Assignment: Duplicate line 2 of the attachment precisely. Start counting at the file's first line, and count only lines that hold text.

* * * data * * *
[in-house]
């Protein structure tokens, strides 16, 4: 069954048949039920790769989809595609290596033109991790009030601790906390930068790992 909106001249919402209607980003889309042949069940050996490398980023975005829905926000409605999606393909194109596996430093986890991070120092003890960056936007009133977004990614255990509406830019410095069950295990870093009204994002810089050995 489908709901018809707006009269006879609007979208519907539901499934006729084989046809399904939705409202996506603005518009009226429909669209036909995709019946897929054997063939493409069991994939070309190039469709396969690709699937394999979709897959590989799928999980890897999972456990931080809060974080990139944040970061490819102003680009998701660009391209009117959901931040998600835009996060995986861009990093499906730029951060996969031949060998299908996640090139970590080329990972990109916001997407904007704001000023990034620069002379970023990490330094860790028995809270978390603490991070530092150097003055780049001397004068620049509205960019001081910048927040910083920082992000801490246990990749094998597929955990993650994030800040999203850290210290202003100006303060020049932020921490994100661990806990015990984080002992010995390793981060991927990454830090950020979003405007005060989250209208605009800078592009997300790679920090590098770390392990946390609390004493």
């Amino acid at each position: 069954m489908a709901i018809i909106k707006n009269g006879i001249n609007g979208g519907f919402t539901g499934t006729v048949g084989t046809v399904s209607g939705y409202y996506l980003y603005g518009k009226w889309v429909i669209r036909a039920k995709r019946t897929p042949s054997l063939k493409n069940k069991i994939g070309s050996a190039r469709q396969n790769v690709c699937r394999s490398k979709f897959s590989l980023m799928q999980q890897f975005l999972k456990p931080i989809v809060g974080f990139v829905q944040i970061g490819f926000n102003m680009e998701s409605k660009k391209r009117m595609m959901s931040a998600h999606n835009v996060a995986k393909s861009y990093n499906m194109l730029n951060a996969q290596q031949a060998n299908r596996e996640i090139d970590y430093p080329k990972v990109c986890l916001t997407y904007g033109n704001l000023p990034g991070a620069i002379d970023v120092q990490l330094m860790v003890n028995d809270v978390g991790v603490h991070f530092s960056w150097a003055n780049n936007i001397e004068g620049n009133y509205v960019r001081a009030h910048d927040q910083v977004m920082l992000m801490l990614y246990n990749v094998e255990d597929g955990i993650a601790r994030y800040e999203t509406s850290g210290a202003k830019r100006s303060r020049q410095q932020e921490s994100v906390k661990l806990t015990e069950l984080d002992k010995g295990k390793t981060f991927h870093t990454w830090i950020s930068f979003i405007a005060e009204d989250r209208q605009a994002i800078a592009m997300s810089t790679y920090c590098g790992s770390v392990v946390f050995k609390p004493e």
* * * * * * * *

């Protein structure tokens, strides 16, 4: 069954048949039920790769989809595609290596033109991790009030601790906390930068790992 909106001249919402209607980003889309042949069940050996490398980023975005829905926000409605999606393909194109596996430093986890991070120092003890960056936007009133977004990614255990509406830019410095069950295990870093009204994002810089050995 489908709901018809707006009269006879609007979208519907539901499934006729084989046809399904939705409202996506603005518009009226429909669209036909995709019946897929054997063939493409069991994939070309190039469709396969690709699937394999979709897959590989799928999980890897999972456990931080809060974080990139944040970061490819102003680009998701660009391209009117959901931040998600835009996060995986861009990093499906730029951060996969031949060998299908996640090139970590080329990972990109916001997407904007704001000023990034620069002379970023990490330094860790028995809270978390603490991070530092150097003055780049001397004068620049509205960019001081910048927040910083920082992000801490246990990749094998597929955990993650994030800040999203850290210290202003100006303060020049932020921490994100661990806990015990984080002992010995390793981060991927990454830090950020979003405007005060989250209208605009800078592009997300790679920090590098770390392990946390609390004493």